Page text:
Although written by the...

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  14. Inadvertent integration?

    3 May 2011

    Two sets of articles, one from each side of the Atlantic, recently caught my attention. Each is of some interest in its own right, but taken together, they set my health policy imagination alight...

    The first was a Perspectives piece in the New England Journal of Medicine with further interviews (and some illuminating readers’ comments) in a subsequent New York Times blog. It...

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  15. Customer knows best ... ?

    8 Feb 2011

    In the Californian sun, near a beach 20 miles from the Mexican border, a man and a woman are talking:

    “You don’t respect me – you can’t even look me in the eye.”

    “But you just don’t understand my priorities – I need you to get to the point, to be ready for me.”

    Not some US daytime soap opera, but the dialogue generated by a Kaiser Permanente away day aiming to improve communication between doctors and nurses. Using a parallel with “Men are from Mars, Women are from Venus”, the facilitator explains how nurses tend to be more interested in the quality of interactions...

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  16. Big Apple with the Big Heart

    28 Jan 2011

    If the stereotypes of US healthcare were to be believed, then at least one middle-aged New York taxi driver would not be alive and working today. Like many of New York’s cabbies, waiters, kitchen staff and stall keepers, he is an undocumented (illegal) resident who spent his life savings escaping Mexico to start afresh in the US. He wouldn’t initially go to the hospital with his chest pain because he was afraid that they would ask for his papers, and anyway, he couldn’t afford to pay insurance or co-pays or deductibles, never mind the raw cost of the healthcare he clearly needed. But...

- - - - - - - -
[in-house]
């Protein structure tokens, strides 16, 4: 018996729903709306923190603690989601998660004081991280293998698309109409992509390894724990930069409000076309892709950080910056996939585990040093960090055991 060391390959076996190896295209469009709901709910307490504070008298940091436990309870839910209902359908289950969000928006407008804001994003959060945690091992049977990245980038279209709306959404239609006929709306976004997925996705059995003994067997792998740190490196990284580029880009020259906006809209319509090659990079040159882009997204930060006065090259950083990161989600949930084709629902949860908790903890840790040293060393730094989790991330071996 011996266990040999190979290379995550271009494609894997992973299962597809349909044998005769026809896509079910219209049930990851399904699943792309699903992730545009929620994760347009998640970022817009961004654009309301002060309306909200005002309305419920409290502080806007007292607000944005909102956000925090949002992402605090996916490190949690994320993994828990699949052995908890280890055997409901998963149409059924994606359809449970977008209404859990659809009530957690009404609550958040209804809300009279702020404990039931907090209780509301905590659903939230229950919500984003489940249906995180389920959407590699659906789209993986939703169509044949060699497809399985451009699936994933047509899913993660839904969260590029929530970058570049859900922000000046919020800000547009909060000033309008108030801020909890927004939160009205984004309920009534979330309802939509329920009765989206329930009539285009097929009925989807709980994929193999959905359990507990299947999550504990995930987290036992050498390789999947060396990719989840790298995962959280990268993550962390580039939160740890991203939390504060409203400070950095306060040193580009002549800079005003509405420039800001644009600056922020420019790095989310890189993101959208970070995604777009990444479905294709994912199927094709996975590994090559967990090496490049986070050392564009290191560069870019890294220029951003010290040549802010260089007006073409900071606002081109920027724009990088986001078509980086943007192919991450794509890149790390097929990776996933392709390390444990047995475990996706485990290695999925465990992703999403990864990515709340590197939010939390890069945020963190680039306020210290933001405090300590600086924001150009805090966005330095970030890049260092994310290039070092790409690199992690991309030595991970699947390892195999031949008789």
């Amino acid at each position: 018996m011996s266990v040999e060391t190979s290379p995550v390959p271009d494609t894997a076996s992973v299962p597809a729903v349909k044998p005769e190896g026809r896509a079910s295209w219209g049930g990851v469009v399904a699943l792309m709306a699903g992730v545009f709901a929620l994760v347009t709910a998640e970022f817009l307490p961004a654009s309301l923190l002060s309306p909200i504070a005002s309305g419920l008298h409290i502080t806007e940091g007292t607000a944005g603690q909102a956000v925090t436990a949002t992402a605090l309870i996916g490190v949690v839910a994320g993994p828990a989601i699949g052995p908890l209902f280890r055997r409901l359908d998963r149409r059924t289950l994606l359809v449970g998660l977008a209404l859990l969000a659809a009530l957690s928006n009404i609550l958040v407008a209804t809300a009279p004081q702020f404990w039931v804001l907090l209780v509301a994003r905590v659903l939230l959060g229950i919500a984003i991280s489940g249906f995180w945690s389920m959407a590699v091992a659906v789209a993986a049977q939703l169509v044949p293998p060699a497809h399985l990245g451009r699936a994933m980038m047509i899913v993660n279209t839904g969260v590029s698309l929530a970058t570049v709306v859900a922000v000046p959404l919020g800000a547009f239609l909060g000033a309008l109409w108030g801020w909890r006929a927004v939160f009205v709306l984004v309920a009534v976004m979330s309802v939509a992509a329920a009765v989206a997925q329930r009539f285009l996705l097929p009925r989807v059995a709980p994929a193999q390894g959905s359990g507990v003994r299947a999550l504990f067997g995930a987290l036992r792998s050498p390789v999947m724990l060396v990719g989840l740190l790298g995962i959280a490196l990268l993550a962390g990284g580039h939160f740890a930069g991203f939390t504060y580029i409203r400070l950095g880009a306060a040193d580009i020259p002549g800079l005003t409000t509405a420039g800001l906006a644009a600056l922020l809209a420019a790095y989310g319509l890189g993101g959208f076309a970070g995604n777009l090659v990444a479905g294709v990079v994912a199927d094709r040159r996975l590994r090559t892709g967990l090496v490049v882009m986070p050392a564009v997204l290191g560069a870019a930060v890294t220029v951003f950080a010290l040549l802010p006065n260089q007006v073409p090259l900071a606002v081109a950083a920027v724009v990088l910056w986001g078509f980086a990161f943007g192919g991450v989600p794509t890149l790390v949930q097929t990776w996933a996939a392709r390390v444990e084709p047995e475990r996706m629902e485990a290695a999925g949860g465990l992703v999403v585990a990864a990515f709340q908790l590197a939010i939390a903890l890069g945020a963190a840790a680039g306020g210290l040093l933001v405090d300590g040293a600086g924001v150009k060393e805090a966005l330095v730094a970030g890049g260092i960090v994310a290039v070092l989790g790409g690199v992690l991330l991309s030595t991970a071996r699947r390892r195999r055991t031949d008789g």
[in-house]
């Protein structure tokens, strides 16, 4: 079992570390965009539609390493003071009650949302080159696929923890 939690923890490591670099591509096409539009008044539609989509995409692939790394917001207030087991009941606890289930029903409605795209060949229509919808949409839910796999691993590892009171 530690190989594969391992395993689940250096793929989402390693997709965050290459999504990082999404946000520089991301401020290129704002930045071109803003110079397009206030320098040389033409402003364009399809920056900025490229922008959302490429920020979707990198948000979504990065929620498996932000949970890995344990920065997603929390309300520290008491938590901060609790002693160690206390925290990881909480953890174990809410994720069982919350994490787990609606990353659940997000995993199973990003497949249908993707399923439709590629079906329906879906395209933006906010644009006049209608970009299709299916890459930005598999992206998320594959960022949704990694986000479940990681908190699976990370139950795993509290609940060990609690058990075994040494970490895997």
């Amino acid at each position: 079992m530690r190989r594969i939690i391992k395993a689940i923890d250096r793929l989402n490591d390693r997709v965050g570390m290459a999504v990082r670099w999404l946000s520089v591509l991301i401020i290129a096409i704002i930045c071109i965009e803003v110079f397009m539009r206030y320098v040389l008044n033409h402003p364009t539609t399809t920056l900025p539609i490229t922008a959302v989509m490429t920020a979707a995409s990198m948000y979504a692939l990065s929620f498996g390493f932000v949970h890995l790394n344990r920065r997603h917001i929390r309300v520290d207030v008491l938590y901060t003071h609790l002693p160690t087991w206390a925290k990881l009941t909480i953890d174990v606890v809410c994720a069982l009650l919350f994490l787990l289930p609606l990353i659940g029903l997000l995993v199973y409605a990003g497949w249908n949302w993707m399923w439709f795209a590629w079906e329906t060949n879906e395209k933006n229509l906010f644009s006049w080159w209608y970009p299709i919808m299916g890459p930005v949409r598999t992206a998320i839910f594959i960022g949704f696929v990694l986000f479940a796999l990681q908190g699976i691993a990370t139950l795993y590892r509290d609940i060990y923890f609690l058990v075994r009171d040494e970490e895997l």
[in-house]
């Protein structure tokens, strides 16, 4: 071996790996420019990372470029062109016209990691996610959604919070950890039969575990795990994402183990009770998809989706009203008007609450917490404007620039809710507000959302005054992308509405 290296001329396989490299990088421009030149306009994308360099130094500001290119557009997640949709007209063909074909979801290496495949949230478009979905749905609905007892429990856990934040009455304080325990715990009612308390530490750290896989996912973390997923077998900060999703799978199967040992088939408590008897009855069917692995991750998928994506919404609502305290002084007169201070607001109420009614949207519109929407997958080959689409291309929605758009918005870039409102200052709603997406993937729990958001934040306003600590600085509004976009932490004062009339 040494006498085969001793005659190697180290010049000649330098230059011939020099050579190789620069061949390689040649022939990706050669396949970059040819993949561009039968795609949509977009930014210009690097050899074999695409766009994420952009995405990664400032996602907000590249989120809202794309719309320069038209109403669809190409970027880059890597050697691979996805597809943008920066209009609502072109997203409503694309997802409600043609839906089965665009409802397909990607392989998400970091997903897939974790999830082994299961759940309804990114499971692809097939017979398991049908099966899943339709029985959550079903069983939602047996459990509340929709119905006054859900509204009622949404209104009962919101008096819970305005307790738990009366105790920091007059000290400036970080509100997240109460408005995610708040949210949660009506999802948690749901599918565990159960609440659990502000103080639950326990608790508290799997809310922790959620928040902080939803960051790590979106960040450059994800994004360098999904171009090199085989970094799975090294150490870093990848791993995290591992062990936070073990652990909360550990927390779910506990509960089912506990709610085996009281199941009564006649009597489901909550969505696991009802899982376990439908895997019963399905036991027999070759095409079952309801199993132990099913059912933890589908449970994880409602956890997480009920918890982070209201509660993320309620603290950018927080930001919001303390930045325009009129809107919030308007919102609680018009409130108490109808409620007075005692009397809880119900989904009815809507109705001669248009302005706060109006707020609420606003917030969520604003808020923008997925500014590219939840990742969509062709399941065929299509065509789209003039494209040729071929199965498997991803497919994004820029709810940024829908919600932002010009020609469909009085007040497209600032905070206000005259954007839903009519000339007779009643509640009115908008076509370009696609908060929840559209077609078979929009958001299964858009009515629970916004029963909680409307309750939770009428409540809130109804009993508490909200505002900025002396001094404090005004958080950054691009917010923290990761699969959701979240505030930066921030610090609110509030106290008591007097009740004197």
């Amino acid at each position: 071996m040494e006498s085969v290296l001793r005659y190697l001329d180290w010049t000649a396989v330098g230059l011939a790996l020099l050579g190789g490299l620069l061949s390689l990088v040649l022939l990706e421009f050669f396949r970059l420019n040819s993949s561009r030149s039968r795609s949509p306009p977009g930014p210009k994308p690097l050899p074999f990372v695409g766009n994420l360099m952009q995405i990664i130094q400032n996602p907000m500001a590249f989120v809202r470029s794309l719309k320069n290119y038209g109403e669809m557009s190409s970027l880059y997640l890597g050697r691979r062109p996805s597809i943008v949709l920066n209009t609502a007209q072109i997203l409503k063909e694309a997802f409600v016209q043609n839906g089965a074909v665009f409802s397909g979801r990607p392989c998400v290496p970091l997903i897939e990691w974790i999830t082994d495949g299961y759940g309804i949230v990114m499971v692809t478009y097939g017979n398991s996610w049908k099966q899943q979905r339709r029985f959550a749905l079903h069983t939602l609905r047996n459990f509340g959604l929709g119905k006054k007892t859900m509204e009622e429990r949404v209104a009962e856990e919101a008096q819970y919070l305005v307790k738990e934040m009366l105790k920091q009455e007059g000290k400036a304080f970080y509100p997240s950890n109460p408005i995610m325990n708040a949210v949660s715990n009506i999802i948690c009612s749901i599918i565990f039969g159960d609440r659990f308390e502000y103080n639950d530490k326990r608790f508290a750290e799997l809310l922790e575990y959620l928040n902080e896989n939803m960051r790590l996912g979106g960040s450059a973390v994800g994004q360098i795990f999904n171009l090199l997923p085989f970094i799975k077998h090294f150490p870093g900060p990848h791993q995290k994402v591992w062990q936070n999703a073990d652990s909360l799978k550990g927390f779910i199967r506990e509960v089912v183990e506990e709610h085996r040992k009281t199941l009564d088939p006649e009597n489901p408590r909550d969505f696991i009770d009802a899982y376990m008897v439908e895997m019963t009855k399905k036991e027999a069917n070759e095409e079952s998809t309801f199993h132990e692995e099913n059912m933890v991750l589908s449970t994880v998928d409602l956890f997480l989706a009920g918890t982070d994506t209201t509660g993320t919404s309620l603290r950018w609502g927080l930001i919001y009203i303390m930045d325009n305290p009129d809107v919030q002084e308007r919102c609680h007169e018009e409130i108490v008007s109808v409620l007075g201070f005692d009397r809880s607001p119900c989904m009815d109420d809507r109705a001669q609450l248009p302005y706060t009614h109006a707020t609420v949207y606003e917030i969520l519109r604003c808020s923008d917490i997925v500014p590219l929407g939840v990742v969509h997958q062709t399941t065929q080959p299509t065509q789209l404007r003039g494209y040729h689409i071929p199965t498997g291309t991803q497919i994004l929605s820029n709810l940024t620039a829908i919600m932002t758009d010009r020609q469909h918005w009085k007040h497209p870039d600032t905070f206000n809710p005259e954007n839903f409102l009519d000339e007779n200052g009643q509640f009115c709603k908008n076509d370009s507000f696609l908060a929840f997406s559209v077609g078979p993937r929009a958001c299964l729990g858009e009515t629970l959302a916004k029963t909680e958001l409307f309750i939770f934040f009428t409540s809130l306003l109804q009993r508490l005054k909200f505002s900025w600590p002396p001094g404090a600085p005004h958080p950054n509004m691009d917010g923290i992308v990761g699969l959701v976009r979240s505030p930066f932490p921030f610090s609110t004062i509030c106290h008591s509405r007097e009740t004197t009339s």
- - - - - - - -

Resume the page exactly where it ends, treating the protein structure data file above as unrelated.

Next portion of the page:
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  17. A week in the life of Harvard Business School

    19 Jan 2011

    Founded in 1908, the Harvard Business School is consistently ranked among the top business school rankings globally. Since 1920, one of the ways Harvard Business School has differentiated itself is by developing and pioneering the case method of teaching. For this approach, teaching is focused around cases. Each case presents a real life complex business situation, containing sizeable qualitative and quantitative evidence to enable the reader to develop analyses and arguments. This method is based on the premise that in business – including the business of health care - there is no one...